Release Date: 2014
Director: Ava DuVernay
Production Co: Cloud Eight Films, Celador Films, Harpo Films, Pathé, Plan B Entertainment
Country: United States
Genre: Biography | Drama | History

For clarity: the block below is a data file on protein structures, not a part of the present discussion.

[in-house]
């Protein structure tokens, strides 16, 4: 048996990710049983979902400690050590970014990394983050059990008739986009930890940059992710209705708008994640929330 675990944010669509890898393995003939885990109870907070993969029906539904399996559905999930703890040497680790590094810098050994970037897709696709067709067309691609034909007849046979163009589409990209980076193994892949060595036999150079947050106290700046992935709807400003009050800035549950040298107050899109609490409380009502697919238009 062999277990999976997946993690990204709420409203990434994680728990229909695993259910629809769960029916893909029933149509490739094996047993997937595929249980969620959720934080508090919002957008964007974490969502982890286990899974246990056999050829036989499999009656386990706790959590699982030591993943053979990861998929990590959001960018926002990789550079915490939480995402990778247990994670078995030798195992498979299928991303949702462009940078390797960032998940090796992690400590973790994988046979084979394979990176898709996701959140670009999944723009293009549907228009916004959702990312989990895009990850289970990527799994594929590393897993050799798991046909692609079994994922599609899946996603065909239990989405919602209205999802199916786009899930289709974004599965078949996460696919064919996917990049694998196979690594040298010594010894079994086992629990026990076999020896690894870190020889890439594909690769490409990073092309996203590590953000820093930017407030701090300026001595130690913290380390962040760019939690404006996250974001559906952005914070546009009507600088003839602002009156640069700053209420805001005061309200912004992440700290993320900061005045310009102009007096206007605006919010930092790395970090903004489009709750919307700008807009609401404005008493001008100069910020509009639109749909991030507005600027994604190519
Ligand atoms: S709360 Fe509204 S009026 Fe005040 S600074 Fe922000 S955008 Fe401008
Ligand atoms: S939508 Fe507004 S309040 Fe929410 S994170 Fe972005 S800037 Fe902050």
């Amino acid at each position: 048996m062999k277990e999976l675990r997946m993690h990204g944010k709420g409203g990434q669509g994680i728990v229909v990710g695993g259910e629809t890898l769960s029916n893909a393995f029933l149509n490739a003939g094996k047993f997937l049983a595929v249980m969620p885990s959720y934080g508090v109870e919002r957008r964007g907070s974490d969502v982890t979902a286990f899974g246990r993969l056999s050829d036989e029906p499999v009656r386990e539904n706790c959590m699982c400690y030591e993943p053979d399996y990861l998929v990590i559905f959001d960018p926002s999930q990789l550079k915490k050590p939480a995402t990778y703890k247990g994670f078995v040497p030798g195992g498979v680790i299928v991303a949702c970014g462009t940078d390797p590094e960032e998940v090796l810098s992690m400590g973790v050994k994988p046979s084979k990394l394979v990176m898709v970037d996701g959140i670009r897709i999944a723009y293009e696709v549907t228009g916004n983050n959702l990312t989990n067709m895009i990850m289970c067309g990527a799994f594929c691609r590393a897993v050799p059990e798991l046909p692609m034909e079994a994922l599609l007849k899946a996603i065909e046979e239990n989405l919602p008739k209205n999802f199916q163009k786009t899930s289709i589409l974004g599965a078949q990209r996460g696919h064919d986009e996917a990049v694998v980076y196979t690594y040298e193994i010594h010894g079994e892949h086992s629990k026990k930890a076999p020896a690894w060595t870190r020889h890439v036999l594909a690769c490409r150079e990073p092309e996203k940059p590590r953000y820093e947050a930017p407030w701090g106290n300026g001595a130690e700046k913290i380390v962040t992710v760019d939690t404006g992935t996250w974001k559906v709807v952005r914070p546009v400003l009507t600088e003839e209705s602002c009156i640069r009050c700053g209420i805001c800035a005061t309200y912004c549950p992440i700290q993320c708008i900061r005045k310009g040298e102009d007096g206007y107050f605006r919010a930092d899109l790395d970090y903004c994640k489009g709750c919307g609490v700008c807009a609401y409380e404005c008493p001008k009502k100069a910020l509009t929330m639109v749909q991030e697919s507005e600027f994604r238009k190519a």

The story of the march from Selma to Montgomery to fight for voting rights for black Americans is dramatized in this excellent biographical film. The film focuses on Martin Luther King, Jr. after he and the Southern Christian Leadership Conference (SCLC) are invited to Selma, AL to help with their campaign to register black voters. In addition to the conflict with violent police and racist whites, the film captures the tensions between the SCLC and leaders of other groups such as the Student Nonviolent Coordinating Committee (SNCC), tensions within the SCLC leadership, tensions between King and President Lyndon Johnson, and tensions within King’s family. The brilliant acting in this film draws out how all these competing tensions affected the historic people and their motivations and desires. I was also impressed with the directing of the film, particularly in the unusual way the camera conversations among individuals. There has been criticism of this film for not being historically accurate, but while not being the documentary truth of the period of time it depicts, I think it compresses real historical truths for dramatic effect. For example, while Johnson may not have been has nakedly antagonistic to King’s plans in 1965, it is true that the President had conflicting goals and did not wish to move forward as swiftly as the Movement. I hope people will go and see this film which is both a work of art and an introduction to an important event in American history. And once you’ve seen Selma, check out the documentary Eyes on the Prize and the many excellent books about the history of the Civil Rights Movement.